As one of the top 10 countries in coal production, the structure of power generation for South Africa is primarily formed with coal-fired power generation, and the ratio had reached to 88% in 2018. However, even the major coal country is currently implementing an energy transformation, and hopes to elevate the ratio of green energy to 40% by 2030, which will facilitate a reduction of carbon emission, though such action would indicate that a significant amount of labors will lose their jobs, and that the government will have to begin stipulating relevant “employment transformation”.
In order to achieve the target of a reduction in carbon emission, South Africa plans to reorganize the power structure by a gradual transition from the primary usage of coal to green energy through decommissioning the 34GW coal-fired power plant by 2050 and establishing 20GW of renewable electricity before 2030. The capacity of coal-fired power generation is currently at 39GW as of July 2018, and in terms of the ratio of power generation, coal-fired occupies 88%, whereas renewable energy merely accounts for 6%.
South Africa has only began the propulsion of renewable energy in the past 10 years. The government announced the Integrated Resource Plan (IRP2010-2030) in 2010, and that was when new targets of green energy were stipulated by ministerial officials, which referred to the 40% usage of green electricity by 2030.
South Africa announced the REI4P project, the first procurement project of renewable energy that comprises the independent power generation, manufacturing, procurement, and process of renewable energy, in 2011, and plans to add 17.8GW of renewable energy by 2030, while also reducing the dependency on nuclear energy and coal burning during the period, as well as aiming to achieve localization for the supply chain of renewable energy. The country had released the offer of tax deduction and exemption in 2016.
The IPR 2019 announced by the country last year hopes to add 6GW of large-scale solar energy and 6GW of distributed energy by 2030. Gwede Mantashe, Minister of Mineral Resources and Energy, has recently announced that South Africa has purchased 6.8GW of solar and wind energy, and has regulated local public electricity company Eskom, who has been primarily using traditional fossil fuel for power generation, to adopt green electricity.
Thanks to local geographic and latitudinal advantages, South Africa has a very high potential in the development of solar energy with an average daylight of 2,500 hours per year that facilitates an additional 20% of power generation volume if the same degree of solar investment is implemented in the country instead of Europe. Among which, the southern area of South Africa has the highest average solar radiant flux from 2,100 kWh to over 2,300 kWh for every m2, and studies have pointed out a solar land of merely 3,000 km² will be able to satisfy the needs of South Africa.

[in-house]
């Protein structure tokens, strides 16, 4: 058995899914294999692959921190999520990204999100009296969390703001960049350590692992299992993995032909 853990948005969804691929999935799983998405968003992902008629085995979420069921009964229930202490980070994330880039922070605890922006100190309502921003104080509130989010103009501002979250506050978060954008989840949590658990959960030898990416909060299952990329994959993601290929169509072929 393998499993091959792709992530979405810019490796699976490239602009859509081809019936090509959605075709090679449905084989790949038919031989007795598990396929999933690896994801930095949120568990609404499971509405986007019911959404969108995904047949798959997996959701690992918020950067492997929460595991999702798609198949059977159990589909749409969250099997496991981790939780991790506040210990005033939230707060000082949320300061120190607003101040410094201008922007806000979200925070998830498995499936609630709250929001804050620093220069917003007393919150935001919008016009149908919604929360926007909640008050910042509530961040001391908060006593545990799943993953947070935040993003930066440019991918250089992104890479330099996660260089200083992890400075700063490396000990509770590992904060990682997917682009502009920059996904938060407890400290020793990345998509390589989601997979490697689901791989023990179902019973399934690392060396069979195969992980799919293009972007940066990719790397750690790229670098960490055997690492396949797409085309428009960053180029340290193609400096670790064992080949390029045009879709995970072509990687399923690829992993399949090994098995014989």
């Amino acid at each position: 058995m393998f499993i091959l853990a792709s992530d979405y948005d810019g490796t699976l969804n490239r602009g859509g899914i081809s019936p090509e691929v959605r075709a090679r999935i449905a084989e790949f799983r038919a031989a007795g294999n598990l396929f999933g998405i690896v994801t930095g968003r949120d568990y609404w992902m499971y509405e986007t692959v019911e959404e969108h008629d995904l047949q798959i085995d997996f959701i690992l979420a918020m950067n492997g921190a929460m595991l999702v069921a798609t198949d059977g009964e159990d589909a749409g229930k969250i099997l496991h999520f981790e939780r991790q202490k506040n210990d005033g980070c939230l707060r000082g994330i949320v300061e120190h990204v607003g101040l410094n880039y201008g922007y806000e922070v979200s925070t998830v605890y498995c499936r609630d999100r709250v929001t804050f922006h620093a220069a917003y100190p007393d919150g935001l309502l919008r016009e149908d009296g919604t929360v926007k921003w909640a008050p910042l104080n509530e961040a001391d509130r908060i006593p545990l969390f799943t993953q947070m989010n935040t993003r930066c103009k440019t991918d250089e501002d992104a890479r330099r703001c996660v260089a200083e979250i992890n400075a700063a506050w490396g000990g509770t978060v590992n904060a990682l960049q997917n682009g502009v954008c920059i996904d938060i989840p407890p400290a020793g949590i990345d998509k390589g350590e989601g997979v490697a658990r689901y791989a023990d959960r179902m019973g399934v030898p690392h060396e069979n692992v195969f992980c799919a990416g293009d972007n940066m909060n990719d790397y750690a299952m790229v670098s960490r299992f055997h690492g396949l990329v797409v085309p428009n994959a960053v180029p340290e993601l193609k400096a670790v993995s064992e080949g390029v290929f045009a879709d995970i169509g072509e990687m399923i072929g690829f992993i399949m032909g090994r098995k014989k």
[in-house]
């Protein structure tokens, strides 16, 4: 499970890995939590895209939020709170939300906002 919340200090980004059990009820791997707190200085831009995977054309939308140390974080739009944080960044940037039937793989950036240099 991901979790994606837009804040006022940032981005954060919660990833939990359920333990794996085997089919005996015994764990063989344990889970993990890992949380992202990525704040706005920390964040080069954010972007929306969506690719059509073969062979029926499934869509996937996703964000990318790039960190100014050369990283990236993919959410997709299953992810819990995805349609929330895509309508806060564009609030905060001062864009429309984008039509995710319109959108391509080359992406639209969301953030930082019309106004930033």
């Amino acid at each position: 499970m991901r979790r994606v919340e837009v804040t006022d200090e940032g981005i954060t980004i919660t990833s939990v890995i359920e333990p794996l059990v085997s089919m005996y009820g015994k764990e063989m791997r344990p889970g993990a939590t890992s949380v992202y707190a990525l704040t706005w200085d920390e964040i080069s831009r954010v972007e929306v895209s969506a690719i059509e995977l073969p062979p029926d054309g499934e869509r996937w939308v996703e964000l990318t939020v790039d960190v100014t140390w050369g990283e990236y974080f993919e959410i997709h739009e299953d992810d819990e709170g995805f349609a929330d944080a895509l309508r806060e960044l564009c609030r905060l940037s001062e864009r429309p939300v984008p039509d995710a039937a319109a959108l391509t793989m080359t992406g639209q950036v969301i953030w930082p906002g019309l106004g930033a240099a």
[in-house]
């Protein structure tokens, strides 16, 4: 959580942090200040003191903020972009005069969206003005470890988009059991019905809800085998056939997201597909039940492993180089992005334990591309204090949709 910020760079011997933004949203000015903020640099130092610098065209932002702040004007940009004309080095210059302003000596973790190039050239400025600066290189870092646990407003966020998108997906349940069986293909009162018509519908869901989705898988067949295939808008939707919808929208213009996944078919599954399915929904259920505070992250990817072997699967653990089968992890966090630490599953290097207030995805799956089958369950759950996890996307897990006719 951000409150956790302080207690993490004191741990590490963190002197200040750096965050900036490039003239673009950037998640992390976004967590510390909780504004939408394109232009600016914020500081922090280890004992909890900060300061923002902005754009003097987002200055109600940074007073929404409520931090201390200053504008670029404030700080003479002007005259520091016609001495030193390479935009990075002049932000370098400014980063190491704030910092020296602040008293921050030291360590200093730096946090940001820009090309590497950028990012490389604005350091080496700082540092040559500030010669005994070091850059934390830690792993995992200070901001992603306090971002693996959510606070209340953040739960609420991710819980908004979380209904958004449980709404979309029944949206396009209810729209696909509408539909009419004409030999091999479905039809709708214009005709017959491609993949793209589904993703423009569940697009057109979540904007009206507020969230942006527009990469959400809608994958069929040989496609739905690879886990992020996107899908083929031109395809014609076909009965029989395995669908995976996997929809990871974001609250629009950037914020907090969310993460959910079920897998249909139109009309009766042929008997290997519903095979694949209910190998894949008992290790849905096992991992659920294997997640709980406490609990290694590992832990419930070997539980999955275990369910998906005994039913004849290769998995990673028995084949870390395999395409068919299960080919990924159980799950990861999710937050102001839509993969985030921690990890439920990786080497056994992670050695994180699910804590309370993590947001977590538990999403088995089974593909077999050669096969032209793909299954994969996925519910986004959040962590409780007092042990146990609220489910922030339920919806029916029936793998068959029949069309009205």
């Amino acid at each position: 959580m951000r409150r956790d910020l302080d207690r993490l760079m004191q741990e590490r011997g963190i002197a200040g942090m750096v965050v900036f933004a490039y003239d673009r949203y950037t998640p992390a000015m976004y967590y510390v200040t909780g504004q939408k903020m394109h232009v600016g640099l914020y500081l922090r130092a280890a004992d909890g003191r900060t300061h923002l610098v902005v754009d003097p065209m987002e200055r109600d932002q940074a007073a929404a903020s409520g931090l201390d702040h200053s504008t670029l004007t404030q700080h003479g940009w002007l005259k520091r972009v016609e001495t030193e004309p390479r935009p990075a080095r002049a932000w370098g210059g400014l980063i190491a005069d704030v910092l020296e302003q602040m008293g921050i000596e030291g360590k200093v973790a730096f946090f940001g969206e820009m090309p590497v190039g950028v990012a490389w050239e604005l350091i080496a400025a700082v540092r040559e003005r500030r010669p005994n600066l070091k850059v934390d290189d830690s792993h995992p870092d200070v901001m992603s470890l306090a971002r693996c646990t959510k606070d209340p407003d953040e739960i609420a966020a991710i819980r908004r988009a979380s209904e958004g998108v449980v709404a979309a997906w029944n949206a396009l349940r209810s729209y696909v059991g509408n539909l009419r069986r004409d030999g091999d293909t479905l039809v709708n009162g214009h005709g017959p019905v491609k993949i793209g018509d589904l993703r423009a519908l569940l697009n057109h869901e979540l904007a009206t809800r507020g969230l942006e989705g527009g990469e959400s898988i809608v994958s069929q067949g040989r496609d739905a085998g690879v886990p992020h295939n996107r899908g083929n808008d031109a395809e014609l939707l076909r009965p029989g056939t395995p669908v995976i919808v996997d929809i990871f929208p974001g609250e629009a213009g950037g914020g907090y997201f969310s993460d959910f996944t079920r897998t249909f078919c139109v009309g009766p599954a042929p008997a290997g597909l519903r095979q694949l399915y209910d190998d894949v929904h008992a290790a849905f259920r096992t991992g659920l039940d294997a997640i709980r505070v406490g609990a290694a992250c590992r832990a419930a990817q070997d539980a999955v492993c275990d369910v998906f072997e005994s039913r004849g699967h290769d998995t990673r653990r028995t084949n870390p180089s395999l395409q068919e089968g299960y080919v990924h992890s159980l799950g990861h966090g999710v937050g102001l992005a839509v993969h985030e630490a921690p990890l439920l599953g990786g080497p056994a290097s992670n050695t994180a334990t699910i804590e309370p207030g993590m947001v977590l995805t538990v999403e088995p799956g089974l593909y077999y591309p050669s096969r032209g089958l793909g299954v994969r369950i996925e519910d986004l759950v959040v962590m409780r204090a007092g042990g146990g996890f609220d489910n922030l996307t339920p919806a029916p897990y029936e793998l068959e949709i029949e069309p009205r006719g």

Compared to coal-fired power generation, solar energy may be an energy of lower cost for South Africa, where most of the cost can be recovered within 5-8 years despite the considerable preliminary expenses for large-scale sites, and is able to increase capacity expeditiously according to the needs of power consumption. The distributed energy can also assist remote areas in establishing micro power grids, which saves the cost in having to pull and install high voltage wires like it did in the past.
However, as it is for all things in the world, not everyone is a winner in energy transformation. Looking at the ratio that is almost 90% and the 39GW capacity for coal-fired power generation, it is concatenated with the livelihood of many, and the shutdown of power plants would indicate the unemployment of these people. Despite the working opportunities introduced by the development of solar and renewable energy, the differentiation in profession is apparent, thus future focuses will have to rely on pension, employment benefits, as well as the transformation and cultivation of talents.
South Africa currently sits at 29% for the unemployment rate, and a whopping 53% for young people. As pointed out by the report of the RES4Africa Foundation, South African Government’s plan in shutting down the 11GW coal-fired power plant will substantially impact cities such as Steve Tshwete and Emalahleni in Mpumalanga, and the province hopes that the government is able to encourage for installations of renewable energy in the original areas of coal.
(Cover photo source: pixabay)